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Originally published Saturday, June 1, 2013 at 4:05 PM

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Editorial: A test of DSHS commitment to children in foster care

Independent monitoring of Washington’s foster-care system is ending, but that’s no reason to slow reforms begun by the Braam settlement.

Seattle Times Editorial

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WASHINGTON’S child-welfare system is at a crossroads, creating a test of transparency and execution for Gov. Jay Inslee’s administration.

Independent monitoring of the foster-care system, which the state agreed to in settling a class-action lawsuit by foster children, is ending. The so-called Braam settlement, signed in 2004, was a powerful tonic to an ailing system.

Wards of the state are no longer routinely sleeping in state offices, or forced to move among dozens of foster homes, or having their health needs ignored. And the Department of Social and Health Services stopped being defensive and even hostile to well-meaning community advocates who filed the Braam lawsuit.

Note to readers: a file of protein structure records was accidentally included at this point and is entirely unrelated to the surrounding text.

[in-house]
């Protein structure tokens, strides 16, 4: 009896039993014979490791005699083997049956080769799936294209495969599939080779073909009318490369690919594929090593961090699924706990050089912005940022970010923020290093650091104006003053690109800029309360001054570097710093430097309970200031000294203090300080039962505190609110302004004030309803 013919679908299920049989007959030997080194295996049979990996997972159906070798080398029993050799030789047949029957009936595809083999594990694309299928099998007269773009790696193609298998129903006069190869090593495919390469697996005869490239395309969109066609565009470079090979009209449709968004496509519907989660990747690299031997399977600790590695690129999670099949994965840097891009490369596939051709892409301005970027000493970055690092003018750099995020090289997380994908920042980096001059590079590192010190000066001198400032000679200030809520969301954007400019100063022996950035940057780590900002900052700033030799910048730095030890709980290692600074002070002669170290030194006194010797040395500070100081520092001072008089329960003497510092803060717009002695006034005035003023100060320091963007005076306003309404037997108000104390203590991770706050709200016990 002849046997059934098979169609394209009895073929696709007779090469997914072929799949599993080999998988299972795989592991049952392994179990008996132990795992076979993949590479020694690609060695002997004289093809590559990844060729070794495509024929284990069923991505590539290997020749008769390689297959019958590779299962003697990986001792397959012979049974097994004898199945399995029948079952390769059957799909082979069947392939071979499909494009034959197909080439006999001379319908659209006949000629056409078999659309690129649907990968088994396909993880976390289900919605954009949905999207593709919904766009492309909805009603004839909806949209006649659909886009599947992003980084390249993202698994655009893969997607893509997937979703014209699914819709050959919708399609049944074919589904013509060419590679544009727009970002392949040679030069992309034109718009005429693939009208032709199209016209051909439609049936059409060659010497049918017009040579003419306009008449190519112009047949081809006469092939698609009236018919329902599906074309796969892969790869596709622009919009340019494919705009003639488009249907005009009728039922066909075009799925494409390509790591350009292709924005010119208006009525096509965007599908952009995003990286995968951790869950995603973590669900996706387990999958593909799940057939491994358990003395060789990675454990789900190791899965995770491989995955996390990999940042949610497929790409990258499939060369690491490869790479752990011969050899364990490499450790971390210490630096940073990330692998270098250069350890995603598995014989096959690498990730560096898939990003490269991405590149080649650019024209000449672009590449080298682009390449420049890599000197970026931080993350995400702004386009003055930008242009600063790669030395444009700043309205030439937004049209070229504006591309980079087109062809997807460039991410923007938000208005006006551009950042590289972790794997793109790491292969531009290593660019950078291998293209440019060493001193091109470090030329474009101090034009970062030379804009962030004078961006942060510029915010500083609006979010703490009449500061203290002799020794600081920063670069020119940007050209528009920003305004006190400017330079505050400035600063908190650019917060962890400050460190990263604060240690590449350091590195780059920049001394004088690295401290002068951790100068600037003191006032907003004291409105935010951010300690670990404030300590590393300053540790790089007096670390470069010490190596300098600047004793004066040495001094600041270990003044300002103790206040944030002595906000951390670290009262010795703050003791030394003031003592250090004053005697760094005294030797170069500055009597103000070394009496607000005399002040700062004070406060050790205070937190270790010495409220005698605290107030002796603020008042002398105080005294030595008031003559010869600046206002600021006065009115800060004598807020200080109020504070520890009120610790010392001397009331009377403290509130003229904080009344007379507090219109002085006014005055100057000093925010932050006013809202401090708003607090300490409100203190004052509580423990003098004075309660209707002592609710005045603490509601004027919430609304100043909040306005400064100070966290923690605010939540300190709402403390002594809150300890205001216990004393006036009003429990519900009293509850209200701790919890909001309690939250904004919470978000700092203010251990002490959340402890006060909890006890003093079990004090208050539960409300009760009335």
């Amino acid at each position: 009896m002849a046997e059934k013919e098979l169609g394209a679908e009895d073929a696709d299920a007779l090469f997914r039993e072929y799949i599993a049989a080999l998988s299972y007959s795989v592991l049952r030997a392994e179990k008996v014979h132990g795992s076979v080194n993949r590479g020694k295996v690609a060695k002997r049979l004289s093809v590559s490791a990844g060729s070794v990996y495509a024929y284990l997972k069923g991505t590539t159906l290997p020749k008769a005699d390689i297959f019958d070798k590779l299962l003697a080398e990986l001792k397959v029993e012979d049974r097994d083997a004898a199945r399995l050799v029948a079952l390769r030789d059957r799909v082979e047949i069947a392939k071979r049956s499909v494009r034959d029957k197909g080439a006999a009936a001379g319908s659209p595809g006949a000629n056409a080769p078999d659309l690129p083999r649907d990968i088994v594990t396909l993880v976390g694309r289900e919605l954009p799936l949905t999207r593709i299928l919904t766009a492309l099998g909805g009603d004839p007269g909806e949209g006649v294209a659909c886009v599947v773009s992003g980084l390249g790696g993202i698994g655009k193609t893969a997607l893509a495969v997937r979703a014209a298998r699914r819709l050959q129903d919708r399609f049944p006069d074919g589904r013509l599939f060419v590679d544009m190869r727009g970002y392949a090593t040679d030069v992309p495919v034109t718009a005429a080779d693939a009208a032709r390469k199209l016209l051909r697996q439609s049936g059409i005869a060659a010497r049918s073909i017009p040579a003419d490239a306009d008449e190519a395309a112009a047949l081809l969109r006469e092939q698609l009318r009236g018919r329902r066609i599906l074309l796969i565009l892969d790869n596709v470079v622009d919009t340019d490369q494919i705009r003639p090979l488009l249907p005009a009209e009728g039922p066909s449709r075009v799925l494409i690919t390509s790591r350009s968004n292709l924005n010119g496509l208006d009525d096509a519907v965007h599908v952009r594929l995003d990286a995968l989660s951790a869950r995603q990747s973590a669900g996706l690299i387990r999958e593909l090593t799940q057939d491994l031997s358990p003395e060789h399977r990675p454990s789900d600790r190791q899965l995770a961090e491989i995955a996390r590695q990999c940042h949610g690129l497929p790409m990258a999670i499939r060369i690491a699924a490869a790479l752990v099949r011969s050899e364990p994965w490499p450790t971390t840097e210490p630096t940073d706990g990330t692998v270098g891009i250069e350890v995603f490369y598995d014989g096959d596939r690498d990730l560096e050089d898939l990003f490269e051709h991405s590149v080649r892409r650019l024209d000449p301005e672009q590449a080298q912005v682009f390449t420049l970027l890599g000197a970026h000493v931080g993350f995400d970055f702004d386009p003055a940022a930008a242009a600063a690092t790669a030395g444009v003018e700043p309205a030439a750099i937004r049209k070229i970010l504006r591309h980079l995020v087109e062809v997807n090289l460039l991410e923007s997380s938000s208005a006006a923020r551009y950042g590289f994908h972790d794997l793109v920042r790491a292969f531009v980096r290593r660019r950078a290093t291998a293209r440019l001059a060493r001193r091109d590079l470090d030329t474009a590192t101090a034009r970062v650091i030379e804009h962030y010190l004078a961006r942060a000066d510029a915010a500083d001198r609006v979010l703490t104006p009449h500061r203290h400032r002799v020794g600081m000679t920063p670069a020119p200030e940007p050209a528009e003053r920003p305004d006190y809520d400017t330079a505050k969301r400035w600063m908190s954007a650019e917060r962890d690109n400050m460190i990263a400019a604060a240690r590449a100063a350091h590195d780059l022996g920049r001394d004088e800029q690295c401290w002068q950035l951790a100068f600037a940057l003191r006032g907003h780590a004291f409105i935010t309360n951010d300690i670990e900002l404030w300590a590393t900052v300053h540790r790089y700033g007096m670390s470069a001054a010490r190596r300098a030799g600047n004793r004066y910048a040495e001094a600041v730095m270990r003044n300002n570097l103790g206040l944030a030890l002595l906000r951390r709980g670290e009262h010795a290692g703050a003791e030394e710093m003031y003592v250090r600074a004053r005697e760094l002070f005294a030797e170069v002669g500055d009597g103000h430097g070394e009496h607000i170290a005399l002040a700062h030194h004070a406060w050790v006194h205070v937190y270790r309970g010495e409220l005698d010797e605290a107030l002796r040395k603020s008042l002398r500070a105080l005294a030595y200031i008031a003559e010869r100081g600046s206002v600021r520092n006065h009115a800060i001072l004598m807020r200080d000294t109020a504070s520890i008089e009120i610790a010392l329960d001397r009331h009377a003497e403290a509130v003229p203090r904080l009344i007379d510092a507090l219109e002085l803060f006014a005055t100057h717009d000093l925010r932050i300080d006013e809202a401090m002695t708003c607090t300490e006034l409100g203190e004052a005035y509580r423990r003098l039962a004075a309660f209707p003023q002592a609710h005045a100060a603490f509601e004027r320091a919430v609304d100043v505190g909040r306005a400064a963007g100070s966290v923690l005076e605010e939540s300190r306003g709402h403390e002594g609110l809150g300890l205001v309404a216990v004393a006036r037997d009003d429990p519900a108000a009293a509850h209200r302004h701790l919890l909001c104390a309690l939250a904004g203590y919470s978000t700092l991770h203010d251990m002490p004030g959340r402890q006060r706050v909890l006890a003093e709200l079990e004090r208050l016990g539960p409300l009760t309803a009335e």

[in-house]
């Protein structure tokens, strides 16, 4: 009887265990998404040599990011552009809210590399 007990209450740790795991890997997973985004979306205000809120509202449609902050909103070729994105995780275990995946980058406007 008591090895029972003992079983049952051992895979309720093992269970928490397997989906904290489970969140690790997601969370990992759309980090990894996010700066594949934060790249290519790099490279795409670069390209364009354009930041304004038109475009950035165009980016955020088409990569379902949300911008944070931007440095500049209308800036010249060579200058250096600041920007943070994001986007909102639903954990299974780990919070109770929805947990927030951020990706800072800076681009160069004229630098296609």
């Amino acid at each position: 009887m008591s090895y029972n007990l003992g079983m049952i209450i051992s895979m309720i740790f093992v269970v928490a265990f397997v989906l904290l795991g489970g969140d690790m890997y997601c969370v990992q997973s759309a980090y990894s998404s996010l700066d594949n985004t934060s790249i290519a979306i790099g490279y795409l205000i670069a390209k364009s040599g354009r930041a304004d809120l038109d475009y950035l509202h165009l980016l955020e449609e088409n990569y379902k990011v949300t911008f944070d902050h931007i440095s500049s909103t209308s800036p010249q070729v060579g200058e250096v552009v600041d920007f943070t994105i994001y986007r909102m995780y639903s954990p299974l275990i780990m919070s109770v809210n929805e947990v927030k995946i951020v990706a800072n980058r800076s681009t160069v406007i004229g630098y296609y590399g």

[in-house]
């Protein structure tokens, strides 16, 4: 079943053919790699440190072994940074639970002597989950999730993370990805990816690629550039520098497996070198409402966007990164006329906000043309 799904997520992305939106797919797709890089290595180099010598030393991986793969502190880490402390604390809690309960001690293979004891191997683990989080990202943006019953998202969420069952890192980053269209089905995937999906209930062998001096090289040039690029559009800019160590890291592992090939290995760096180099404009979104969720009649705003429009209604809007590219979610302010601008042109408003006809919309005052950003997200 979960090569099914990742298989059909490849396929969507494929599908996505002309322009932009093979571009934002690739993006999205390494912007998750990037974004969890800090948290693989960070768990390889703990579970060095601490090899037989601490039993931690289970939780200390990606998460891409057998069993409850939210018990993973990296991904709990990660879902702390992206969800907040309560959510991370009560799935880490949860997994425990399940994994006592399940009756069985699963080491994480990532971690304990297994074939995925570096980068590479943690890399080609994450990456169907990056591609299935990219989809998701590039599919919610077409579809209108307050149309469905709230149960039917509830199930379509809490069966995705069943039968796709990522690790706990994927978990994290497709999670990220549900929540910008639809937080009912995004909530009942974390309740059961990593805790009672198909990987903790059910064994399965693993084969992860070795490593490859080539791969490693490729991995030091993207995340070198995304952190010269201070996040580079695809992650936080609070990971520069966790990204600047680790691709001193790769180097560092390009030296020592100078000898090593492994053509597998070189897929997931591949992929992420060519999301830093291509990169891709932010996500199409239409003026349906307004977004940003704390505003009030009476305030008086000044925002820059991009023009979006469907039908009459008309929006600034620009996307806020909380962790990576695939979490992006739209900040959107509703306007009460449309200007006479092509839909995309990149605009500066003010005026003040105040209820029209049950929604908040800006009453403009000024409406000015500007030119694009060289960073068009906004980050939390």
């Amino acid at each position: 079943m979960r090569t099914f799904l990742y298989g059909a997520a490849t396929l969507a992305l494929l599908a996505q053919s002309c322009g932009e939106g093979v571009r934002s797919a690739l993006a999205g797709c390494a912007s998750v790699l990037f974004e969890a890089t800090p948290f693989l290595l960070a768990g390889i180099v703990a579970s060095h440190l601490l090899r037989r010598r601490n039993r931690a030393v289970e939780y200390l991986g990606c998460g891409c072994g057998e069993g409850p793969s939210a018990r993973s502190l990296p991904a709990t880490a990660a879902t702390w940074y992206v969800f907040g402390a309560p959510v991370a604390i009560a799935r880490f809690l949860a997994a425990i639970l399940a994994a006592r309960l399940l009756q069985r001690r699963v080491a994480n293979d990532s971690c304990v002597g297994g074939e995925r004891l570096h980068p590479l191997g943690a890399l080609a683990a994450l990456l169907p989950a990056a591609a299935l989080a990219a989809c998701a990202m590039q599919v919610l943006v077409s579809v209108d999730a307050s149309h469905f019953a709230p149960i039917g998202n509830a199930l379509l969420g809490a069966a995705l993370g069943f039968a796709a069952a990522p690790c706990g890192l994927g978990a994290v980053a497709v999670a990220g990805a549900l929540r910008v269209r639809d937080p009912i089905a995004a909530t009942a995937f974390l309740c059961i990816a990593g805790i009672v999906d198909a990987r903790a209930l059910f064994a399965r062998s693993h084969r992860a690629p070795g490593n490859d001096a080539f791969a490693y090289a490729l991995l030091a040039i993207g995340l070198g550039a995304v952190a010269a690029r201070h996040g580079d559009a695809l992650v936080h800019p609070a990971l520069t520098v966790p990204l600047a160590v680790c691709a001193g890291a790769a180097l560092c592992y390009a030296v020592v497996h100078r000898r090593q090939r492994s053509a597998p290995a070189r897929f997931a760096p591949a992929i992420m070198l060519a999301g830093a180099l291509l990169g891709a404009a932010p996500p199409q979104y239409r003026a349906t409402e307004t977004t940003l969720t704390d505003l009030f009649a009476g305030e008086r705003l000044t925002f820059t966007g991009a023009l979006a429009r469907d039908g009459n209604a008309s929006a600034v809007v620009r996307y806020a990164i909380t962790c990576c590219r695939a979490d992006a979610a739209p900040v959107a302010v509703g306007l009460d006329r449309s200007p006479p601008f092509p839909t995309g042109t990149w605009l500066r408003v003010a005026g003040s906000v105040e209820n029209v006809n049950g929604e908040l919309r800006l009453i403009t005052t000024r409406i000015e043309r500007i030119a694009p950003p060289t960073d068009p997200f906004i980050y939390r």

The monitoring panel ends next month, and the settlement agreement expires in December. Can the state DSHS maintain a reform agenda without an external watchdog?

That’s relevant because DSHS is launching the most ambitious reforms in memory to the Child Protective Services system — the front door to foster care. Over the next two years, the agency plans to add a second option for investigating CPS complaints, one that seeks to preserve families rather than split them up.

That approach, called Family Assessment Response, is tailored to help, rather than split up, families accused of neglect. In other states, including Ohio, the approach didn’t raise costs, maintained child safety and diverted thousands of kids from foster homes. If all goes as planned, it will launch later this year.

To pay for more help, DSHS smartly leveraged a change in federal rules that opens more federal dollars for preventive services. Before the change, sponsored by U.S. Rep. Jim McDermott, D-Seattle, federal dollars could only pay for foster care, not the services intended to avoid foster care.

These are complex shifts in an already complex system, and will require public trust to succeed.

To do so, DSHS should preserve the transparency and goals of the Braam settlement, even after it expires.

Post performance data. Keep kids out of foster care if possible. If it is not possible, keep them from pinballing among foster homes. Monitor their physical and mental well-being. And clearly explain the plan to avoid tragedies with the new initiatives.

DSHS Secretary Kevin Quigley is a data nerd, and has made smart out-of-the-box hires, including Jennifer Strus to the Children’s Administration. That’s good.

Better still, DSHS should ensure a system so good that a Braam settlement, Part II, won’t be needed.

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